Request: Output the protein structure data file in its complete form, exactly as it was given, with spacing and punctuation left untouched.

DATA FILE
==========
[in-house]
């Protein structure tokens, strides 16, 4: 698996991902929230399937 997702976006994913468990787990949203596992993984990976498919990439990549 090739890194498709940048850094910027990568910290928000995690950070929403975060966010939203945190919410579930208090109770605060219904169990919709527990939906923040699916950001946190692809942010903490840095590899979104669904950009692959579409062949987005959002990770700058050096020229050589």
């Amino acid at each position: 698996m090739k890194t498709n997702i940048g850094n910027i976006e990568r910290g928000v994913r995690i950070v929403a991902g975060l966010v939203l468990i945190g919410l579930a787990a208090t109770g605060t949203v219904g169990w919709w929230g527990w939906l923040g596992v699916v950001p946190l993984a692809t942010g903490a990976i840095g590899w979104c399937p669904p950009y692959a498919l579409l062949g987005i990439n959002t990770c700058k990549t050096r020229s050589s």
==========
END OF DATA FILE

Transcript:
[in-house]
């Protein structure tokens, strides 16, 4: 698996991902929230399937 997702976006994913468990787990949203596992993984990976498919990439990549 090739890194498709940048850094910027990568910290928000995690950070929403975060966010939203945190919410579930208090109770605060219904169990919709527990939906923040699916950001946190692809942010903490840095590899979104669904950009692959579409062949987005959002990770700058050096020229050589």
């Amino acid at each position: 698996m090739k890194t498709n997702i940048g850094n910027i976006e990568r910290g928000v994913r995690i950070v929403a991902g975060l966010v939203l468990i945190g919410l579930a787990a208090t109770g605060t949203v219904g169990w919709w929230g527990w939906l923040g596992v699916v950001p946190l993984a692809t942010g903490a990976i840095g590899w979104c399937p669904p950009y692959a498919l579409l062949g987005i990439n959002t990770c700058k990549t050096r020229s050589s």